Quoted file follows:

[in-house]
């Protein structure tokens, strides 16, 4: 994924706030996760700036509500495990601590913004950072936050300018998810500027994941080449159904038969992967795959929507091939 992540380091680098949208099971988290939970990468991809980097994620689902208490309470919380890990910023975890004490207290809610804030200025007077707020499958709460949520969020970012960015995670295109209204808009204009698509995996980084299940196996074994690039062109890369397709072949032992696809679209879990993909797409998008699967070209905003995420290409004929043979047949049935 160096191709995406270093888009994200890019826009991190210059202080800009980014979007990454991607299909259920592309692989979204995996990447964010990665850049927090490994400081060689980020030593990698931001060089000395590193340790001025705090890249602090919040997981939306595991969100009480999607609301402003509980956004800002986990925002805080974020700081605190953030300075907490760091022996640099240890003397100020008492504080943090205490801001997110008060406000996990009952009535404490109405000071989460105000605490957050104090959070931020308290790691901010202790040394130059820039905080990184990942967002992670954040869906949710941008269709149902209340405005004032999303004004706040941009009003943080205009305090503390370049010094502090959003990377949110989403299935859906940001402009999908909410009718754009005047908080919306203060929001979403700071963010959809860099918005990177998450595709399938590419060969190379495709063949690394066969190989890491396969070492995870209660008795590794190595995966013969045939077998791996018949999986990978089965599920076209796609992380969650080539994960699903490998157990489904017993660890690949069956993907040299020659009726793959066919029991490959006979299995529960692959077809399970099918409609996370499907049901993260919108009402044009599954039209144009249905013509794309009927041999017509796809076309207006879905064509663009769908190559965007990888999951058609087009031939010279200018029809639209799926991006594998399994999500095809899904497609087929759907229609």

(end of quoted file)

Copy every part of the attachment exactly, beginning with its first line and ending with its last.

[in-house]
């Protein structure tokens, strides 16, 4: 994924706030996760700036509500495990601590913004950072936050300018998810500027994941080449159904038969992967795959929507091939 992540380091680098949208099971988290939970990468991809980097994620689902208490309470919380890990910023975890004490207290809610804030200025007077707020499958709460949520969020970012960015995670295109209204808009204009698509995996980084299940196996074994690039062109890369397709072949032992696809679209879990993909797409998008699967070209905003995420290409004929043979047949049935 160096191709995406270093888009994200890019826009991190210059202080800009980014979007990454991607299909259920592309692989979204995996990447964010990665850049927090490994400081060689980020030593990698931001060089000395590193340790001025705090890249602090919040997981939306595991969100009480999607609301402003509980956004800002986990925002805080974020700081605190953030300075907490760091022996640099240890003397100020008492504080943090205490801001997110008060406000996990009952009535404490109405000071989460105000605490957050104090959070931020308290790691901010202790040394130059820039905080990184990942967002992670954040869906949710941008269709149902209340405005004032999303004004706040941009009003943080205009305090503390370049010094502090959003990377949110989403299935859906940001402009999908909410009718754009005047908080919306203060929001979403700071963010959809860099918005990177998450595709399938590419060969190379495709063949690394066969190989890491396969070492995870209660008795590794190595995966013969045939077998791996018949999986990978089965599920076209796609992380969650080539994960699903490998157990489904017993660890690949069956993907040299020659009726793959066919029991490959006979299995529960692959077809399970099918409609996370499907049901993260919108009402044009599954039209144009249905013509794309009927041999017509796809076309207006879905064509663009769908190559965007990888999951058609087009031939010279200018029809639209799926991006594998399994999500095809899904497609087929759907229609």